Finally, we can get to some of the good stuff that Electric Zoo showcased. Friday we caught some amazing sets. The first we witnessed was from Otto Knows
(welcoming us to the grounds with Alesso
’s next hit “Heros”). While the energy of the entire show appeared to be more relaxed for most of the day, A-Trak’
s Main Stage West set seemed to wake everyone up. If we could sum up Jaimie xx
's set as a color, it was yellow; warm, bright, upbeat, and radiant. The set of the day for us came from Gesaffelstein
at Beatport’s Riverside.
His onslaught of techno, electro and tempo changes had the crowd moving from start to finish!
Gesaffelstein closing out the night at Electric Zoo
(Photo courtesy of Nicole Sozzi)
Saturday we heard two of our favorite sets of the entire weekend, the first coming from young Oliver Heldens. Opening with the drums from Queen’s “We Will Rock You”, Oliver made his NY debut by asking the crowd if they were ready to groove with him. He followed through with an hour of big room grooves where every track had his signature on it. The other set that took the cake for us was Laidback Luke’s Main Stage East headline set. In typical Luke fashion he featured everything from every genre you could imagine, including as his shirt proclaimed, his new collab with his wife “Bae”. However, at one point in the evening, after walking around to each stage, we found the majority of what was then being played was predictable and quite frankly, boring, prompting a member of our staff to leave for the night.
We arrived at the grounds Sunday by 2 p.m. to see security line further back than Friday and Saturday combined. It was clear once we entered that attendance on Sunday was the most of any of the three days of the show. However, there was one factor that loomed above everyone, which were the ominous clouds. In our six years of attending this festival, we were hard pressed to even remember a raindrop touching Randall’s Island, but that amazing streak of luck would come to a swift end. After catching Danny Avila’s energetic Main Stage East set, we headed to the Sirius XM tent to visit our friends when the rain came. Initially just a drizzle, which was a relief due to the stifling heat Sunday brought, the rain quickly increased. Everyone reached for their iphones as a weather alert was made, and then ....downpour. Within 30 minutes we received word that the rest of the day and festival were cancelled.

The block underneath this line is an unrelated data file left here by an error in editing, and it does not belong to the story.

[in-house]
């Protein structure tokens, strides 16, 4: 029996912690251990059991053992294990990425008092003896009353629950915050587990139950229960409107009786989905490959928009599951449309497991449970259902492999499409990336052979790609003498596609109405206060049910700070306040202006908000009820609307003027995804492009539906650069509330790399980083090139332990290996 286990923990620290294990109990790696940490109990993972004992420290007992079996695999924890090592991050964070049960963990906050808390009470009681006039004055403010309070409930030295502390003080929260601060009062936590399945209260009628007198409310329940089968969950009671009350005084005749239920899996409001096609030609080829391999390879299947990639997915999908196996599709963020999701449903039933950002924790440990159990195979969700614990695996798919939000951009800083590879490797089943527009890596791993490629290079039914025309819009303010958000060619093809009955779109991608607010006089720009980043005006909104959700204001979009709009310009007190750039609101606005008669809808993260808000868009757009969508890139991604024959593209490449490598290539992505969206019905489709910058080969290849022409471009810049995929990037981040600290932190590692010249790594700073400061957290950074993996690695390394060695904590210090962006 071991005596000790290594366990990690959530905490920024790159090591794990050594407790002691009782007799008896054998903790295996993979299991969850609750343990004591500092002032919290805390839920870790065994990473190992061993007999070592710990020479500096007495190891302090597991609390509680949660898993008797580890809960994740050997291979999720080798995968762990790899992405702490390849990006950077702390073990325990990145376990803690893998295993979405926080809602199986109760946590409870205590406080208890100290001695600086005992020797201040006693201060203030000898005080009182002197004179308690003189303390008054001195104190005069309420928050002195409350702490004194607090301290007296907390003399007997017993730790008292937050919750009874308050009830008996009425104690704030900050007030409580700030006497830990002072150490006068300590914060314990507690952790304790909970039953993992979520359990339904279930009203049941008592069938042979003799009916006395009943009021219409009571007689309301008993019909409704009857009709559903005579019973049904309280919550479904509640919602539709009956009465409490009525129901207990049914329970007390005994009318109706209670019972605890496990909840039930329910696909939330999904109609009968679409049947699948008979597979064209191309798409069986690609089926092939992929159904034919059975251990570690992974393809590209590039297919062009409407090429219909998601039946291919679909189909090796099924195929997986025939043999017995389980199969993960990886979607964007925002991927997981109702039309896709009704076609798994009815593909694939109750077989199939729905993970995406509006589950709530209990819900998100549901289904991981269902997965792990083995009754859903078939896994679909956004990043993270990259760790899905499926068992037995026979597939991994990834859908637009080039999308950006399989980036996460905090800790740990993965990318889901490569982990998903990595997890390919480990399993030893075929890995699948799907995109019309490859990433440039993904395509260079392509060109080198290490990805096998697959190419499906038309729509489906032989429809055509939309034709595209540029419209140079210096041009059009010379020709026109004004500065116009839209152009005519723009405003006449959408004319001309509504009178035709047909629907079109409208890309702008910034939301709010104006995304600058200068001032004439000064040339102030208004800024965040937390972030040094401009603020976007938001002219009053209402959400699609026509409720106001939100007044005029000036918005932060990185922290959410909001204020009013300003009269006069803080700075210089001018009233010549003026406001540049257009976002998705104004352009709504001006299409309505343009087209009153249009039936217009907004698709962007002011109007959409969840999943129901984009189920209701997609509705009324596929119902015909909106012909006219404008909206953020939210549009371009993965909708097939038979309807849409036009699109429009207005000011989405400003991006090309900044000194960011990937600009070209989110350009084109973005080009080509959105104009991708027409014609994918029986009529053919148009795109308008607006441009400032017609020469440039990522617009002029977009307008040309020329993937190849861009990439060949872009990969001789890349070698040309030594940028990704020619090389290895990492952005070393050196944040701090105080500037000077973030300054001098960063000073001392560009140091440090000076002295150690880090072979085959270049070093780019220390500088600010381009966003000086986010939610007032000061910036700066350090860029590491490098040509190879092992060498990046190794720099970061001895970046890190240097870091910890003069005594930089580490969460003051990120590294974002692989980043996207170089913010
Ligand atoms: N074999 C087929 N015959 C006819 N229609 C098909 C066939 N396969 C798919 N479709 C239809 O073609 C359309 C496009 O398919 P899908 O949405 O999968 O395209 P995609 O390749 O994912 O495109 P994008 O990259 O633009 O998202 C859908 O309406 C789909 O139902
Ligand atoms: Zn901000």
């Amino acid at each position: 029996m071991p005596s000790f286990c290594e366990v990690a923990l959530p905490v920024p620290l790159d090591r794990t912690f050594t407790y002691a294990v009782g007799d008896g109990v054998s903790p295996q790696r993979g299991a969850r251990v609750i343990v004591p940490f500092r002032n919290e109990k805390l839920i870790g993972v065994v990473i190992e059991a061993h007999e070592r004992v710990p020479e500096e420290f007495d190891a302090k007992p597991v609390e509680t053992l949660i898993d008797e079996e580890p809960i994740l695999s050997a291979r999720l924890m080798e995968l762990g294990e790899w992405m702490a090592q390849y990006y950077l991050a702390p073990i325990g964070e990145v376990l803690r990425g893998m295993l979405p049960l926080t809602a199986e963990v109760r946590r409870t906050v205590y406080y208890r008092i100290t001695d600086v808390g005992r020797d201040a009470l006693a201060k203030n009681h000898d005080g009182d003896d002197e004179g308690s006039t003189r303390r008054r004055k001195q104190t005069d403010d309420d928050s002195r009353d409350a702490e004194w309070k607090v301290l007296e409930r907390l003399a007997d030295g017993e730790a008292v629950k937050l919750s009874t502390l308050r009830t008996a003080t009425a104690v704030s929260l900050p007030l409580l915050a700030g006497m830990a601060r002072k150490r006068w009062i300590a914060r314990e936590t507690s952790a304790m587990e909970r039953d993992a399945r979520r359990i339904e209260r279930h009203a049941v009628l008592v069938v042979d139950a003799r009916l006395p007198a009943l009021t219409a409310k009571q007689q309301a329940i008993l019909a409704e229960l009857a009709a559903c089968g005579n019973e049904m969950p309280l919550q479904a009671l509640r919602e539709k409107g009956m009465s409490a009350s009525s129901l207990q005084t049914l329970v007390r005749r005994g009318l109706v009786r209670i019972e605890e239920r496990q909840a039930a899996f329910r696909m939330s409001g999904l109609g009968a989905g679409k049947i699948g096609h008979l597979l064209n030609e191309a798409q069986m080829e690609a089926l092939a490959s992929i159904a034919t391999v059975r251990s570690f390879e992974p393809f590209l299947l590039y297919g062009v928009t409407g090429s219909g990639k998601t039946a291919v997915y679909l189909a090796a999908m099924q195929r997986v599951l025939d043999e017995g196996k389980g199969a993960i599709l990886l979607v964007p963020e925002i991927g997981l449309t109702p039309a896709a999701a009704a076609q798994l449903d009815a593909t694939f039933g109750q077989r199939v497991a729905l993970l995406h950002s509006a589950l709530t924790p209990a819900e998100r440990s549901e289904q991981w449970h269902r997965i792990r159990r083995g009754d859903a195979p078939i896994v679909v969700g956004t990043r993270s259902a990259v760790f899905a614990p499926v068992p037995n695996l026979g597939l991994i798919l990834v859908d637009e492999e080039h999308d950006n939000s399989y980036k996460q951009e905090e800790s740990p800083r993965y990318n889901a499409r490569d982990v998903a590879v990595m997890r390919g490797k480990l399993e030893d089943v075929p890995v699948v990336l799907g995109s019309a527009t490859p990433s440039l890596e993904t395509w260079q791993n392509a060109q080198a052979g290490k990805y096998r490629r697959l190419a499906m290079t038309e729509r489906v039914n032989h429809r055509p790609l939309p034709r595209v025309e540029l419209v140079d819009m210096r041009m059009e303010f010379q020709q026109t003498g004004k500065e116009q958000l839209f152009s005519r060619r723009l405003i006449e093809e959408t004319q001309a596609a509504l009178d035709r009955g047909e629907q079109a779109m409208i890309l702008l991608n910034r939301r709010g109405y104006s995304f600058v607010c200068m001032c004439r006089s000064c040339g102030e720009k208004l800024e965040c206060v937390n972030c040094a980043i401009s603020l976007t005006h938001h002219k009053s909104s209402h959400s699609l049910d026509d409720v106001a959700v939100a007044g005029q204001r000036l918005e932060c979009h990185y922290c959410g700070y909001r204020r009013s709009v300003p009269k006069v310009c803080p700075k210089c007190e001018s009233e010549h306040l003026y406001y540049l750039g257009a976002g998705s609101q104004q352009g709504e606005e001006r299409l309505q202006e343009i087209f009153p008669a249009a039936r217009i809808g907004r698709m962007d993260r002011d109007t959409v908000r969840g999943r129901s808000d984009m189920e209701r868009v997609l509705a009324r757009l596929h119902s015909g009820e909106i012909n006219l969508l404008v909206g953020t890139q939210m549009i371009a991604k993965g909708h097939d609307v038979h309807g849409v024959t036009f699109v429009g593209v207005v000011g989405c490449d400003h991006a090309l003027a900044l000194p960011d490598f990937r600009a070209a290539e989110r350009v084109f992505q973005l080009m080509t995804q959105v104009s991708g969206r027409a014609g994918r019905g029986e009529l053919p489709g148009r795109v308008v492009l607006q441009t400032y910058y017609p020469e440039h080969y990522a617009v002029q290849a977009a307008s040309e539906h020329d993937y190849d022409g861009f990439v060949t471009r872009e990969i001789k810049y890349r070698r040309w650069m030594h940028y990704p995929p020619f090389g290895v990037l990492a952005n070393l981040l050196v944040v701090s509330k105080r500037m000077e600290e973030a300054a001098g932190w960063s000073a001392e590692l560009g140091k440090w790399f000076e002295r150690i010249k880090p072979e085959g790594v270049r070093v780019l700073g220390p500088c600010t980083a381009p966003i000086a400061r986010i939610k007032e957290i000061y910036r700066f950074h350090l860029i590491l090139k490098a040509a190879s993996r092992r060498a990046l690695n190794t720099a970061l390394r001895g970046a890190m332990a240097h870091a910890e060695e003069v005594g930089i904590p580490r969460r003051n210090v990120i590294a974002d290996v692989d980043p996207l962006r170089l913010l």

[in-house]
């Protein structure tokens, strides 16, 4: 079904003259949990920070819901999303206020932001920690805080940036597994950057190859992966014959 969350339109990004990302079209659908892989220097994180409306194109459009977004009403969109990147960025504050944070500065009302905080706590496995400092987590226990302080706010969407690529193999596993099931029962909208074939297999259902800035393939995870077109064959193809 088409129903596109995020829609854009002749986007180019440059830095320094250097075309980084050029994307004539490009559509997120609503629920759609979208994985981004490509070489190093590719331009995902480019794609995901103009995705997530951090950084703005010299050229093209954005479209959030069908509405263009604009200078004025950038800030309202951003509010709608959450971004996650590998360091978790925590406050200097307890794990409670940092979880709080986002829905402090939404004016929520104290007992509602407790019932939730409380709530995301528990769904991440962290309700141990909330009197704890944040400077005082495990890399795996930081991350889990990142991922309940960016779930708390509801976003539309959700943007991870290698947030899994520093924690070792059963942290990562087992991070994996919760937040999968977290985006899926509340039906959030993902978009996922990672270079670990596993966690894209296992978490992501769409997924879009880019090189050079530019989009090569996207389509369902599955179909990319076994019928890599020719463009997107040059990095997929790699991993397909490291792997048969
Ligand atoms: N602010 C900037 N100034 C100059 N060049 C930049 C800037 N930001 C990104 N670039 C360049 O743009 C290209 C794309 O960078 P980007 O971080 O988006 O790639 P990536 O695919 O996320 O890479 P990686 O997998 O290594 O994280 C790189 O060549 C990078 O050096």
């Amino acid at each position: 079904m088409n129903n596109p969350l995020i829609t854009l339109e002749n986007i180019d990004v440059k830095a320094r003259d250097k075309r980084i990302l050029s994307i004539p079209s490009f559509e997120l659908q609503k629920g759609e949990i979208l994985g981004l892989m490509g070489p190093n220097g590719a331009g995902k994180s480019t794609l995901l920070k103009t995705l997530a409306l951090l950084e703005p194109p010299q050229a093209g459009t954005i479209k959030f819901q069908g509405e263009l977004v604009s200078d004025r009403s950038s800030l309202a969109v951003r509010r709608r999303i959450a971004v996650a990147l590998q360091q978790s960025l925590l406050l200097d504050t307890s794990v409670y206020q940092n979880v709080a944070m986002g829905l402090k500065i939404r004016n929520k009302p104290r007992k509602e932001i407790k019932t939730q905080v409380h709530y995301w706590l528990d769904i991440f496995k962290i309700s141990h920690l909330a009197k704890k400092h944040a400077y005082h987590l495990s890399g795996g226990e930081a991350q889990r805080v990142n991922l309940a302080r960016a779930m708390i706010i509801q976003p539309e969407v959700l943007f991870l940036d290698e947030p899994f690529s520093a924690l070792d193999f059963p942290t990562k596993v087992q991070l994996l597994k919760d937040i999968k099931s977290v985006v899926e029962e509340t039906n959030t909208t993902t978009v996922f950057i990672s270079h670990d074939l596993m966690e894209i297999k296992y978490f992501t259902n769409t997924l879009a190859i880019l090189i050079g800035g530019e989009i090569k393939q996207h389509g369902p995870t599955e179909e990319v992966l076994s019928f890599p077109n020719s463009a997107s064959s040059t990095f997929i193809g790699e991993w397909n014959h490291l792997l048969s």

Looking back, we have more questions than answers. How were organizers at EDC NY able to bring a similar size crowd in an orderly, safe place inside Giants Stadium, while waiting two hours and then resume the show? Even more relevant, the U.S. Open Tennis Championship event just across the water from Electric Zoo also cleared the grounds with the exact storm affecting EZoo and was also able to resume play less than two hours later. The official statement from Made has led many to believe that NYC had something to do with the cancellation. Regardless, for a second straight year, Sunday of Electric Zoo was cancelled leaving festival goers disgruntled and upset. In an attempt to calm the anger, Made announced that that refunds will be provided for the final day of the festival, and would be waiving the $5 fee to return any money left on wristbands, (Yes, they were also charging you to give you back your own money they charged you a fee to use).
Overall the show underwent many changes, most of them leading to a negative experience. For a show that got so many things right for years, it was disappointing to see the sixth year of Electric Zoo reflect as one of its worst we can remember. On a positive note, in three days we saw exactly one pro-Molly shirt (we heard rumors that any shirts, hats or gear that mentioned "Molly" were not allowed inside) and of course the obvious fact that there were no deaths this year. That is not to say that drug use was not going on, as we were offered drugs on a few occasions throughout the 2.5 days we were on the grounds.